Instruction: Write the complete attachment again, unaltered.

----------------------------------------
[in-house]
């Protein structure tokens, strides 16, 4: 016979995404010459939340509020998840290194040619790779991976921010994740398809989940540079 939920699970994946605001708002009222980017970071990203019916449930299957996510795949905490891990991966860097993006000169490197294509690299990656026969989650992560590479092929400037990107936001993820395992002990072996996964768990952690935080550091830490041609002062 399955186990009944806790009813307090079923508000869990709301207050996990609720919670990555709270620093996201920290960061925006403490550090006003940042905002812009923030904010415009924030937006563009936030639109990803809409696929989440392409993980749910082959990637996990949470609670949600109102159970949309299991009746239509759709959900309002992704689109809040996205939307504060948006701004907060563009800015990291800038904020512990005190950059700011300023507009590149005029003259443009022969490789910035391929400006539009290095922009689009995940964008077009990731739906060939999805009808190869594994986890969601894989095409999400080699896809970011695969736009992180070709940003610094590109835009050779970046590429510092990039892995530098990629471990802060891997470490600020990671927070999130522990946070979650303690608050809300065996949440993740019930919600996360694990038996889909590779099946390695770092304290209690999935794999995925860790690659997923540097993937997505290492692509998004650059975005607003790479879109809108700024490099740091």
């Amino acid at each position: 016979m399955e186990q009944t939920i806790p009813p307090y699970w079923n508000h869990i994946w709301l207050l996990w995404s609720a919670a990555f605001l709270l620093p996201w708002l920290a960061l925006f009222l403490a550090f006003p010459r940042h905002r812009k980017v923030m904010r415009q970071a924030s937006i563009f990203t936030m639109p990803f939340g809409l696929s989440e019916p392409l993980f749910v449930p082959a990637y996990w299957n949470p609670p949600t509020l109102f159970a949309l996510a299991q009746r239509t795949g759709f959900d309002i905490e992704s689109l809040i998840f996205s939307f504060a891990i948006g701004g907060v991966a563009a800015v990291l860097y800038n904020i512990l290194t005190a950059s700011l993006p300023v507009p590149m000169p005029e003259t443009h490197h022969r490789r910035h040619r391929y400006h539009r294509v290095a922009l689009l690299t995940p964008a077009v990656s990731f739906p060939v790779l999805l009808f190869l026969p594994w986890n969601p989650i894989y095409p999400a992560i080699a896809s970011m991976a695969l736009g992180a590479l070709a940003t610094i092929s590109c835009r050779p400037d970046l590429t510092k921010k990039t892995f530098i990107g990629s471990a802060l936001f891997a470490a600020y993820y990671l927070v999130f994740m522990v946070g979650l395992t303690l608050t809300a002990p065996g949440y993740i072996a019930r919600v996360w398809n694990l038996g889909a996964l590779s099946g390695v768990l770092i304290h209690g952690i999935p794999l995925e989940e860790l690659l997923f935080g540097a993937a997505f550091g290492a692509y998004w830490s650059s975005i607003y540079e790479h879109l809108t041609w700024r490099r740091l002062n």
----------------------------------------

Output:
[in-house]
């Protein structure tokens, strides 16, 4: 016979995404010459939340509020998840290194040619790779991976921010994740398809989940540079 939920699970994946605001708002009222980017970071990203019916449930299957996510795949905490891990991966860097993006000169490197294509690299990656026969989650992560590479092929400037990107936001993820395992002990072996996964768990952690935080550091830490041609002062 399955186990009944806790009813307090079923508000869990709301207050996990609720919670990555709270620093996201920290960061925006403490550090006003940042905002812009923030904010415009924030937006563009936030639109990803809409696929989440392409993980749910082959990637996990949470609670949600109102159970949309299991009746239509759709959900309002992704689109809040996205939307504060948006701004907060563009800015990291800038904020512990005190950059700011300023507009590149005029003259443009022969490789910035391929400006539009290095922009689009995940964008077009990731739906060939999805009808190869594994986890969601894989095409999400080699896809970011695969736009992180070709940003610094590109835009050779970046590429510092990039892995530098990629471990802060891997470490600020990671927070999130522990946070979650303690608050809300065996949440993740019930919600996360694990038996889909590779099946390695770092304290209690999935794999995925860790690659997923540097993937997505290492692509998004650059975005607003790479879109809108700024490099740091």
């Amino acid at each position: 016979m399955e186990q009944t939920i806790p009813p307090y699970w079923n508000h869990i994946w709301l207050l996990w995404s609720a919670a990555f605001l709270l620093p996201w708002l920290a960061l925006f009222l403490a550090f006003p010459r940042h905002r812009k980017v923030m904010r415009q970071a924030s937006i563009f990203t936030m639109p990803f939340g809409l696929s989440e019916p392409l993980f749910v449930p082959a990637y996990w299957n949470p609670p949600t509020l109102f159970a949309l996510a299991q009746r239509t795949g759709f959900d309002i905490e992704s689109l809040i998840f996205s939307f504060a891990i948006g701004g907060v991966a563009a800015v990291l860097y800038n904020i512990l290194t005190a950059s700011l993006p300023v507009p590149m000169p005029e003259t443009h490197h022969r490789r910035h040619r391929y400006h539009r294509v290095a922009l689009l690299t995940p964008a077009v990656s990731f739906p060939v790779l999805l009808f190869l026969p594994w986890n969601p989650i894989y095409p999400a992560i080699a896809s970011m991976a695969l736009g992180a590479l070709a940003t610094i092929s590109c835009r050779p400037d970046l590429t510092k921010k990039t892995f530098i990107g990629s471990a802060l936001f891997a470490a600020y993820y990671l927070v999130f994740m522990v946070g979650l395992t303690l608050t809300a002990p065996g949440y993740i072996a019930r919600v996360w398809n694990l038996g889909a996964l590779s099946g390695v768990l770092i304290h209690g952690i999935p794999l995925e989940e860790l690659l997923f935080g540097a993937a997505f550091g290492a692509y998004w830490s650059s975005i607003y540079e790479h879109l809108t041609w700024r490099r740091l002062n």